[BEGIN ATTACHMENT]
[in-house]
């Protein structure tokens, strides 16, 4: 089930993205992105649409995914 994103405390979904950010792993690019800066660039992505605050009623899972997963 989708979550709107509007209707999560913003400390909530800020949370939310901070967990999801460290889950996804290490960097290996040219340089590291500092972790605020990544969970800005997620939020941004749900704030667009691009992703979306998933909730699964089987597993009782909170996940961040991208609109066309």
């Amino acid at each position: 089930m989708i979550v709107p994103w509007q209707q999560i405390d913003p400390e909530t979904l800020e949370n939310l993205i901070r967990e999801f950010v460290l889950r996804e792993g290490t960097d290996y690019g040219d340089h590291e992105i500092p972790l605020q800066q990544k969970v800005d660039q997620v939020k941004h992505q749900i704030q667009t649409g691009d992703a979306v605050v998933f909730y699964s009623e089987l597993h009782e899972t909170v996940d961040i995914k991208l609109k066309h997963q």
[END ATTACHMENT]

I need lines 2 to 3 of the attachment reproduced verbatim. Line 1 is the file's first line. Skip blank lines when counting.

């Protein structure tokens, strides 16, 4: 089930993205992105649409995914 994103405390979904950010792993690019800066660039992505605050009623899972997963 989708979550709107509007209707999560913003400390909530800020949370939310901070967990999801460290889950996804290490960097290996040219340089590291500092972790605020990544969970800005997620939020941004749900704030667009691009992703979306998933909730699964089987597993009782909170996940961040991208609109066309």
């Amino acid at each position: 089930m989708i979550v709107p994103w509007q209707q999560i405390d913003p400390e909530t979904l800020e949370n939310l993205i901070r967990e999801f950010v460290l889950r996804e792993g290490t960097d290996y690019g040219d340089h590291e992105i500092p972790l605020q800066q990544k969970v800005d660039q997620v939020k941004h992505q749900i704030q667009t649409g691009d992703a979306v605050v998933f909730y699964s009623e089987l597993h009782e899972t909170v996940d961040i995914k991208l609109k066309h997963q």